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Theatre designer Drew Facey.John Lehmann/The Globe and Mail

As a child, Drew Facey demonstrated a flair for design that was far ahead of his years. This gift would eventually lead to a dazzling career in theatre, where he transformed many an empty stage into a unique set for actors. By the time he was approaching his 40s, Mr. Facey had become known for enriching historical settings with contemporary touches such as a modern leopard-skin couch set within the room of a 1930s play. His bold vision became much in demand. Mr. Facey worked on almost 170 productions across Canada, ranging in style from operas to musicals to the works of Shakespeare. He won 18 Vancouver-based Jessie Richardson Theatre Awards, including one in 2014 for Significant Artistic Achievement for his entire body of work.

“Adventurous” is a word frequently used by colleagues, family and friends to describe Mr. Facey. He travelled the world eschewing predictable tourist spots in search of the extraordinary, which often included the gritty. He once referred to his eyes as “greedy,” meaning he craved the unusual and striking. He sought out original lines, colours and shapes, saw beauty amid squalor and vice versa.

To his discerning eye, a peeling vase found curbside could be the perfect complement to a $20,000 table. Mr. Facey might well have spent his entire career in theatre, but the COVID-19 pandemic propelled his life in a new direction. In 2020, as one theatre contract after another was cancelled, and tired of dry spells between work, the intrepid Mr. Facey and his long-time partner, Kelly Murphy, decamped from Vancouver to Merida, Mexico.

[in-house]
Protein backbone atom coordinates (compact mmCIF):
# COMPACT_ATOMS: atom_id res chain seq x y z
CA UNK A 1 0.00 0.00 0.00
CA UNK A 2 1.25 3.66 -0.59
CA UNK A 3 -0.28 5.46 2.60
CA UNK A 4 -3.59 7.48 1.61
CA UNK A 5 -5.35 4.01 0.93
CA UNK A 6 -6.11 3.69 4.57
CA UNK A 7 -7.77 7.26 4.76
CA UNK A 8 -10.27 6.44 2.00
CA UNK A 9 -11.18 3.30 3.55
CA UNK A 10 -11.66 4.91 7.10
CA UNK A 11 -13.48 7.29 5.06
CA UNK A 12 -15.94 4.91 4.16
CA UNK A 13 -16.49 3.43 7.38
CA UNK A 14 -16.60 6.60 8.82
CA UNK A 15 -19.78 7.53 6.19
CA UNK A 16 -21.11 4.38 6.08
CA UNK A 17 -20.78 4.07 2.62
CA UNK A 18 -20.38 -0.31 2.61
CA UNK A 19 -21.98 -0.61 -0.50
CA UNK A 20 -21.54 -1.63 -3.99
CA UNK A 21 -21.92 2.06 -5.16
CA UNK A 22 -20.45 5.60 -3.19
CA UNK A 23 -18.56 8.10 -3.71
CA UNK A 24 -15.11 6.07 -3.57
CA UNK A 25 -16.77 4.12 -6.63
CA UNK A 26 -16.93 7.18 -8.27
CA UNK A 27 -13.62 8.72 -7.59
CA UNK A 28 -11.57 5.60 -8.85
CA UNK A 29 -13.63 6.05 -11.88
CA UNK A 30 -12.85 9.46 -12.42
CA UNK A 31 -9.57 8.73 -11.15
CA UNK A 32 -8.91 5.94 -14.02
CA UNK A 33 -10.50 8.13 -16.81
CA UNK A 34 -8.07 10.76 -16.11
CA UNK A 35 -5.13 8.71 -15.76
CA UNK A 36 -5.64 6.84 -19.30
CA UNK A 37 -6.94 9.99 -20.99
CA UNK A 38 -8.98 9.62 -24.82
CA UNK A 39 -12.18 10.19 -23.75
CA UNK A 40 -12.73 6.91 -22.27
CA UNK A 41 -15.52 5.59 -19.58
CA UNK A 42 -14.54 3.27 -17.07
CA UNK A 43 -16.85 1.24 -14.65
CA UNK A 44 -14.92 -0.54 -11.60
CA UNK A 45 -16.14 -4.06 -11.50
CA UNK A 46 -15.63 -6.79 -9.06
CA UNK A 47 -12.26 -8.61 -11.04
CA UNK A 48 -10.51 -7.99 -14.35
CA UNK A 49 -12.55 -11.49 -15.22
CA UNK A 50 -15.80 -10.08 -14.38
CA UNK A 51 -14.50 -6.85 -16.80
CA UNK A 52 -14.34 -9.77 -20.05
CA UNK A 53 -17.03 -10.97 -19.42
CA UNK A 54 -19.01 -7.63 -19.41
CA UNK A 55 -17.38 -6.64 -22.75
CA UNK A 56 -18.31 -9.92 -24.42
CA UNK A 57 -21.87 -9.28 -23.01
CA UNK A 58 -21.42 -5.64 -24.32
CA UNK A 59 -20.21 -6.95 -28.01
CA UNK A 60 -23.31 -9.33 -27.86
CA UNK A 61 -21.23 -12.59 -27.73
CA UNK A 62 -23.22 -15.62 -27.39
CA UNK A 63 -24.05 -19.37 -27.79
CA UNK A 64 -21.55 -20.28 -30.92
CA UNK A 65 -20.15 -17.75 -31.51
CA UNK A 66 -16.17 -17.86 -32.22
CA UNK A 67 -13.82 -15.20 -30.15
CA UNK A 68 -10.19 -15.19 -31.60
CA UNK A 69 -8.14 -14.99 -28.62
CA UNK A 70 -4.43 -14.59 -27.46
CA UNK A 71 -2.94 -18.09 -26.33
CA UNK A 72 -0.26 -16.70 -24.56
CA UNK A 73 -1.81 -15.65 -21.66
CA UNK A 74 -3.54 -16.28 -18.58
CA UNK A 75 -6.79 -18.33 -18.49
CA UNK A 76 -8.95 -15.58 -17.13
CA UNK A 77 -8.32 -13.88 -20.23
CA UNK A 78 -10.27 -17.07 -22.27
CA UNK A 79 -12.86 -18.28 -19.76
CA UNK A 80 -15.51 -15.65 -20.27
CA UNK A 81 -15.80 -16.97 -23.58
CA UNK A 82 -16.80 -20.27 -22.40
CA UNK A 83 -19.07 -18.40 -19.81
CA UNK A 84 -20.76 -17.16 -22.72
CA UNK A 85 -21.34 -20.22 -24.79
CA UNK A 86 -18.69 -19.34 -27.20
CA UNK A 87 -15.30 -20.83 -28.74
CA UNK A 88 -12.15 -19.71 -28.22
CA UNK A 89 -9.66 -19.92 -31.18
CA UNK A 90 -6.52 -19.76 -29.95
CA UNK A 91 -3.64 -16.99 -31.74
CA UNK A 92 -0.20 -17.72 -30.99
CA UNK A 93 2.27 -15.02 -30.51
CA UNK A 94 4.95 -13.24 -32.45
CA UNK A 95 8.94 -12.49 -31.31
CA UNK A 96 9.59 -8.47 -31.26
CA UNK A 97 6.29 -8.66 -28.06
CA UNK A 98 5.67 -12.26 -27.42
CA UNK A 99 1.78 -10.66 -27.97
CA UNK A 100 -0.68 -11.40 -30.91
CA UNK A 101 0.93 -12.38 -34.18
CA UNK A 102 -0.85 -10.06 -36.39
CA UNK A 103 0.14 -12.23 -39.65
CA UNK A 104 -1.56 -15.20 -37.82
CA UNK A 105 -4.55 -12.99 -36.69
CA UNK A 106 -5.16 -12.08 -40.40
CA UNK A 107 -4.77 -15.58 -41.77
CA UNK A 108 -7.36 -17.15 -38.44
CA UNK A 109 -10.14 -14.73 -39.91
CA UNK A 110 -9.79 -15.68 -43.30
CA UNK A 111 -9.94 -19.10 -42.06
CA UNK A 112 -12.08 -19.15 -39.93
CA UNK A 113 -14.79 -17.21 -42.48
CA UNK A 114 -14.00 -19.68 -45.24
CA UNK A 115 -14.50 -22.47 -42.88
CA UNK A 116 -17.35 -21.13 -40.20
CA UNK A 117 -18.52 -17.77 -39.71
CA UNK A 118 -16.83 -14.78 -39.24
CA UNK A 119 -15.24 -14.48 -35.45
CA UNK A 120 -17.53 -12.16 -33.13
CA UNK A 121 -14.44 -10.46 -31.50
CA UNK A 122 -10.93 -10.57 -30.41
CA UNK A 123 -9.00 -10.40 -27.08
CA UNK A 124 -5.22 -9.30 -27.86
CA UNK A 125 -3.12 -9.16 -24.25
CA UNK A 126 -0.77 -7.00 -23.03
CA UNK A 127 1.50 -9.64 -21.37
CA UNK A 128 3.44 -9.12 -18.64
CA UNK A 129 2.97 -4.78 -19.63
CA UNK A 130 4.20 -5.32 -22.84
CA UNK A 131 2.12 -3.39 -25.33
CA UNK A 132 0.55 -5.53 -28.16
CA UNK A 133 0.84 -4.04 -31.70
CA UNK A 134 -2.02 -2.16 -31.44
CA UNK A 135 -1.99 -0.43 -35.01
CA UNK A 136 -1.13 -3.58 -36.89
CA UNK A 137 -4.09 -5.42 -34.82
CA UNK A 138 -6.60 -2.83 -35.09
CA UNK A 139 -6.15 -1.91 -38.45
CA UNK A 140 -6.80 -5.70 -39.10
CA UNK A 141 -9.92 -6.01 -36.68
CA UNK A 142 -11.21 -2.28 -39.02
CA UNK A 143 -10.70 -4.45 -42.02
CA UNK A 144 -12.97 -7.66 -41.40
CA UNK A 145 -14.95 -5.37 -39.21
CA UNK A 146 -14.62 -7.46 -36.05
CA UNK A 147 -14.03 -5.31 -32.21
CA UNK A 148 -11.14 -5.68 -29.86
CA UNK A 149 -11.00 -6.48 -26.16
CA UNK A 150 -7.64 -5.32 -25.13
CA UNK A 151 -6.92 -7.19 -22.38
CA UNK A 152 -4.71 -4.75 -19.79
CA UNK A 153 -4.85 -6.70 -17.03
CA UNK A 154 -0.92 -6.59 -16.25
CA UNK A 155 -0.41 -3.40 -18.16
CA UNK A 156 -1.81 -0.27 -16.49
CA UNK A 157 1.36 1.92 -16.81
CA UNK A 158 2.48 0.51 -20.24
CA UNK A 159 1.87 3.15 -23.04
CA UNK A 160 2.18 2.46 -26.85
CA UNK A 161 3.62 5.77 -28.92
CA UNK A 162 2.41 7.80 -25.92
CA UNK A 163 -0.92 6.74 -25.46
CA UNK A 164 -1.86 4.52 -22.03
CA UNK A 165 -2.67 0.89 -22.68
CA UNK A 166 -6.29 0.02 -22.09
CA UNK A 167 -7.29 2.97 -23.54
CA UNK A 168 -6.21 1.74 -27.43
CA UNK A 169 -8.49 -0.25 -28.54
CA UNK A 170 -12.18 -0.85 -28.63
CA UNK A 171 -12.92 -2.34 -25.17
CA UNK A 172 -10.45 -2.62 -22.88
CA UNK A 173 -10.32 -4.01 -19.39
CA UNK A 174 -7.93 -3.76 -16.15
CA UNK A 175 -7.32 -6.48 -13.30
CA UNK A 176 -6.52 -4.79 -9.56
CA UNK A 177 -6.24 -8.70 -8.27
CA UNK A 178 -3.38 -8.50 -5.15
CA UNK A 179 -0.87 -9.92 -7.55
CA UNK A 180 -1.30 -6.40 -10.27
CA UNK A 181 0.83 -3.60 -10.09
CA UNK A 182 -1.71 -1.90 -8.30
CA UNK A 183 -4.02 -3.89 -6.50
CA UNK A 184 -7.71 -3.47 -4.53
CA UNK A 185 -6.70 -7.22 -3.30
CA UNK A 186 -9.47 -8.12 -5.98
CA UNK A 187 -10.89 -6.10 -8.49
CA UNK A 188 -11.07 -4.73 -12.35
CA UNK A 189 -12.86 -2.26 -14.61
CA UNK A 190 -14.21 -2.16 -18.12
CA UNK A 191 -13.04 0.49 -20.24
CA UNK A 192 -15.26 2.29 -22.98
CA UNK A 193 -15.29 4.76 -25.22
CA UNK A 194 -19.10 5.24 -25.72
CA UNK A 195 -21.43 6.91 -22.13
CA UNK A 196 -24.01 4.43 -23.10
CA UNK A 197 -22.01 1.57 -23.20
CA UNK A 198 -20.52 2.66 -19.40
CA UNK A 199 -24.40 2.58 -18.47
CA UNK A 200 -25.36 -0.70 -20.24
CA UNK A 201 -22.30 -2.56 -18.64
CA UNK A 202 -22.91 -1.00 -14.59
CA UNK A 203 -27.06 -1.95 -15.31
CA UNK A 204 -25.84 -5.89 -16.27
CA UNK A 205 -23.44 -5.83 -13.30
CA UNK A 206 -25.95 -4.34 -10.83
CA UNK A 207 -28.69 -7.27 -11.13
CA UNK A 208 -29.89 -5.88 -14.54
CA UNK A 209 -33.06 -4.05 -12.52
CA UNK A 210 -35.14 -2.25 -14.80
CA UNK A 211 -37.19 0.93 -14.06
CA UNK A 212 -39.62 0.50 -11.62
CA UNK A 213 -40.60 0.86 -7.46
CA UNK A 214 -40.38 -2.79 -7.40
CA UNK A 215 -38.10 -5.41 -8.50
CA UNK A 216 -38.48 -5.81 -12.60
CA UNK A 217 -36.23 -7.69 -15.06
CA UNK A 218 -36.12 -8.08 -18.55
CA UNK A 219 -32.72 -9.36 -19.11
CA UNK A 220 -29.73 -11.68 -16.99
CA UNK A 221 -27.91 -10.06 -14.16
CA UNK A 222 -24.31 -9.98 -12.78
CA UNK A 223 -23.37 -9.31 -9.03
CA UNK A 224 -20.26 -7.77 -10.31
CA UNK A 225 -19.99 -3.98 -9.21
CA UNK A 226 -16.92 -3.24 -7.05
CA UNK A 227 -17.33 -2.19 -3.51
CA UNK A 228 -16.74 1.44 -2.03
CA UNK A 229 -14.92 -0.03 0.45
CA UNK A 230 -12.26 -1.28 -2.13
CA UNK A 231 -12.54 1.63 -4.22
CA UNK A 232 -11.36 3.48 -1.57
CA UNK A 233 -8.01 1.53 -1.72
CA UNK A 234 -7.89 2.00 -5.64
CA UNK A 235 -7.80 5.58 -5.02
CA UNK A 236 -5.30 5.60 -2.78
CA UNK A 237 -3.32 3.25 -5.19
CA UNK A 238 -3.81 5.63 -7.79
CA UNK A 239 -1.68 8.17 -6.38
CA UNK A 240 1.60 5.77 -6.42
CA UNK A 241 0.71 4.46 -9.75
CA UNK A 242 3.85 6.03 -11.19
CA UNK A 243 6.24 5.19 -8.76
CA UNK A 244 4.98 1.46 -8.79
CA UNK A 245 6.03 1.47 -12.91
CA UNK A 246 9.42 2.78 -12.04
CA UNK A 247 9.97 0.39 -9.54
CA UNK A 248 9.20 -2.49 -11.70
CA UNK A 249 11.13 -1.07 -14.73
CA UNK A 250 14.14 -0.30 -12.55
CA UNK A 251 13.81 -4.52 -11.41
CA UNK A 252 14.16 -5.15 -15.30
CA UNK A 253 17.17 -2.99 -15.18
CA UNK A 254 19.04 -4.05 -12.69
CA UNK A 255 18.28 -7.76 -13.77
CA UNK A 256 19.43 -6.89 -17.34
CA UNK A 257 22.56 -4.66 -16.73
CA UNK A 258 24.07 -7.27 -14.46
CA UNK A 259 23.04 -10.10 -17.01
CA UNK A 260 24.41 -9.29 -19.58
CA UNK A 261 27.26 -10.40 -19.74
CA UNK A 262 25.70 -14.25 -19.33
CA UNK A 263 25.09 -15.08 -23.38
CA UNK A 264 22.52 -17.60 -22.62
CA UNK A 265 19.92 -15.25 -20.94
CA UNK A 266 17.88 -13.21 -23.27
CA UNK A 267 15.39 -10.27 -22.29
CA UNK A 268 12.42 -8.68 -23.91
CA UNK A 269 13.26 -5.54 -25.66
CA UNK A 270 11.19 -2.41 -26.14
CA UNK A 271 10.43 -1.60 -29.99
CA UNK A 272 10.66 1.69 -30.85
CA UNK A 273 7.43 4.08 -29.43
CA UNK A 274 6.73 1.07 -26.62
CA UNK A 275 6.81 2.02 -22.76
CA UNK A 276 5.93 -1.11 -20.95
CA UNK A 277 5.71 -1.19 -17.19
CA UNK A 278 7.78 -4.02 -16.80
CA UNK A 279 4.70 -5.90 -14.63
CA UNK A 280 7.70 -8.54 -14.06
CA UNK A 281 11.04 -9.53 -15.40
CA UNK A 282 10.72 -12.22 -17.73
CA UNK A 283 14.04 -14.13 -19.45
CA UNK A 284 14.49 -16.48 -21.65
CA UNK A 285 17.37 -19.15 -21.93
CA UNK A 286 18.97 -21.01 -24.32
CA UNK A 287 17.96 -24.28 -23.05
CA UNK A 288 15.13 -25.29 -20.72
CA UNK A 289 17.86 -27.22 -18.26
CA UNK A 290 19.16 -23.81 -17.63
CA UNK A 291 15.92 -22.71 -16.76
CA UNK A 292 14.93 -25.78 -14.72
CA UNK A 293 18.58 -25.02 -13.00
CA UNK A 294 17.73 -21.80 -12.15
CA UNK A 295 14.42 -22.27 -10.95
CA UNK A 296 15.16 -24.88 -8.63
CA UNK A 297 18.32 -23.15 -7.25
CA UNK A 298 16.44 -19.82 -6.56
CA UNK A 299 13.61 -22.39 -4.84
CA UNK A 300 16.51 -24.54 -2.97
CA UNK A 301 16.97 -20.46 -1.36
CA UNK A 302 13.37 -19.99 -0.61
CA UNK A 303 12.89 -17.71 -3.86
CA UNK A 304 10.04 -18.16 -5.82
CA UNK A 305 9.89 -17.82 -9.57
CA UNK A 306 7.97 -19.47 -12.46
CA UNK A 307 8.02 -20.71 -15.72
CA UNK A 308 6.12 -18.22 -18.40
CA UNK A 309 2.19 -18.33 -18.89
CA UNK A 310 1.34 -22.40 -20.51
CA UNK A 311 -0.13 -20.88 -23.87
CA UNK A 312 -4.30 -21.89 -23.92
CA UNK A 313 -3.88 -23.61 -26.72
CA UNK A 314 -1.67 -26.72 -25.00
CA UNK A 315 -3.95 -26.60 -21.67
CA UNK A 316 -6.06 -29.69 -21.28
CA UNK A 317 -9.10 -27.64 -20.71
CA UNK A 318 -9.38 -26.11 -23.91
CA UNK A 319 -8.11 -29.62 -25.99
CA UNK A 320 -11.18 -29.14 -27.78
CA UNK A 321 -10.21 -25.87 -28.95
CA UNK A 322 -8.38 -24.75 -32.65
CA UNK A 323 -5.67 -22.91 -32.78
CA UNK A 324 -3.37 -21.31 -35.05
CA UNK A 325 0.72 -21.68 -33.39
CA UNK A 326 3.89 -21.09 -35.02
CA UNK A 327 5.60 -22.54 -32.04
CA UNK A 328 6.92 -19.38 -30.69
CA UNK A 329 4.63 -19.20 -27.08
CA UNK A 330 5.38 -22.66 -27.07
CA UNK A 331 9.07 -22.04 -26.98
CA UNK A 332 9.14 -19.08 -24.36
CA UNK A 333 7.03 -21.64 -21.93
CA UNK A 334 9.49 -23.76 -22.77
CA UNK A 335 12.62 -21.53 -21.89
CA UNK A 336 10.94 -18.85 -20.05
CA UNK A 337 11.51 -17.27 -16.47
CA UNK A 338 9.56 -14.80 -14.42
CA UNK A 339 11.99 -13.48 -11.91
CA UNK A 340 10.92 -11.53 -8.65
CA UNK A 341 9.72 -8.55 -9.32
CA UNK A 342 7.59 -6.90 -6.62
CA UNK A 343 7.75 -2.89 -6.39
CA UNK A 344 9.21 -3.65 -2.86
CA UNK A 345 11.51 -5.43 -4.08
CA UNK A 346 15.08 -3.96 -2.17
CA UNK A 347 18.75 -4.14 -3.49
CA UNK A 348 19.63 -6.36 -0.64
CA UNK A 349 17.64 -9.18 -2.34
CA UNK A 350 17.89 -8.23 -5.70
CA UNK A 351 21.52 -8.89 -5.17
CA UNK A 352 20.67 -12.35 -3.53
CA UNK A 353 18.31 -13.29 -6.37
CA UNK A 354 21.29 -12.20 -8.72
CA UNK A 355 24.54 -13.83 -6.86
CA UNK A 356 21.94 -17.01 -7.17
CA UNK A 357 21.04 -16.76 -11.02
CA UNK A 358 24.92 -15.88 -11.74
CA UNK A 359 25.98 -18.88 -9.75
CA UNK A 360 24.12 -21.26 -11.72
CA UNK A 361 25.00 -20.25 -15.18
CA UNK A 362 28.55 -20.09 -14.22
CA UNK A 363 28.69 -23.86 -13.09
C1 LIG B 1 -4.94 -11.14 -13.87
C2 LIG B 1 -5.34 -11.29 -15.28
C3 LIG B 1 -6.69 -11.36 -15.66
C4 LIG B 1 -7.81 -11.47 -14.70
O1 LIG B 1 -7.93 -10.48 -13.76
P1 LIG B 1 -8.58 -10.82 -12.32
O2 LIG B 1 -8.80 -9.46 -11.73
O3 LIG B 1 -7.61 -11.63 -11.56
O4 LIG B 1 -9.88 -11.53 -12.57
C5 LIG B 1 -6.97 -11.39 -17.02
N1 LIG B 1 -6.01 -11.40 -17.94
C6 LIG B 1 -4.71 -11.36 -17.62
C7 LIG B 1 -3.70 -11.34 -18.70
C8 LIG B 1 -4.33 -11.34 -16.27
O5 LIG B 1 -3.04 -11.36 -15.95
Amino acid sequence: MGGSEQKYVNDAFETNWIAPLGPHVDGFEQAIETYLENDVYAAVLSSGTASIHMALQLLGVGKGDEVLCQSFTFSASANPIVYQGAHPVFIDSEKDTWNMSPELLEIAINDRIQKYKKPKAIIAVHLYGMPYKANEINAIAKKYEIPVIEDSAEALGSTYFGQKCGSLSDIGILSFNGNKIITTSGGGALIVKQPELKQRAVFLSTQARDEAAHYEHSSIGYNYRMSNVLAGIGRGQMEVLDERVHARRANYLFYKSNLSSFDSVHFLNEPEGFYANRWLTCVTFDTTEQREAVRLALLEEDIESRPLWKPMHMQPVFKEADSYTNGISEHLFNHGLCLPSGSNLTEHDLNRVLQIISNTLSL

Revelling in the beauty of the city’s colonial buildings, thriving cultural life and local markets, the two men embraced a new beginning despite having only a smattering of Spanish. In preparation, before leaving Canada, Mr. Facey mastered a complicated 3-D software design course and obtained work with Decorilla, an online interior-design service based in New York.

In an interview published on the site he said his “must-haves” for private clients were books, art and plants and that one wasn’t enough. “Wherever I go these three [items] are sure to follow. These elements not only bring life and personality to any space but also provide opportunities to showcase a homeowner’s individual taste and style. I’m fascinated by our relationships with our homes and how much our spaces affect the quality of our lives,” he said.

Mr. Facey travelled the world eschewing predictable tourist spots in search of the extraordinary, which often included the gritty.Rafal Gerszak/The Globe and Mail

After extensive renovation to a historic house in the central area of Merida, Mr. Facey and Mr. Murphy’s lives seemed idyllic. Assisted by Mr. Murphy, whom he married in 2020 and who functioned as an administrative assistant, Mr. Facey’s Drew Facey Designs was becoming known for excellence. Then Mr. Facey began experiencing difficulties with his digestive system. It was a particularly cruel complaint since he adored spicy foods, excelled at cooking, and was much admired by friends and family for his ability to recreate sumptuous dishes from the many countries to which he travelled with Mr. Murphy. Complications from his illness brought on a cardiac arrest in Merida, where Mr. Facey, aged 41, died on May 11.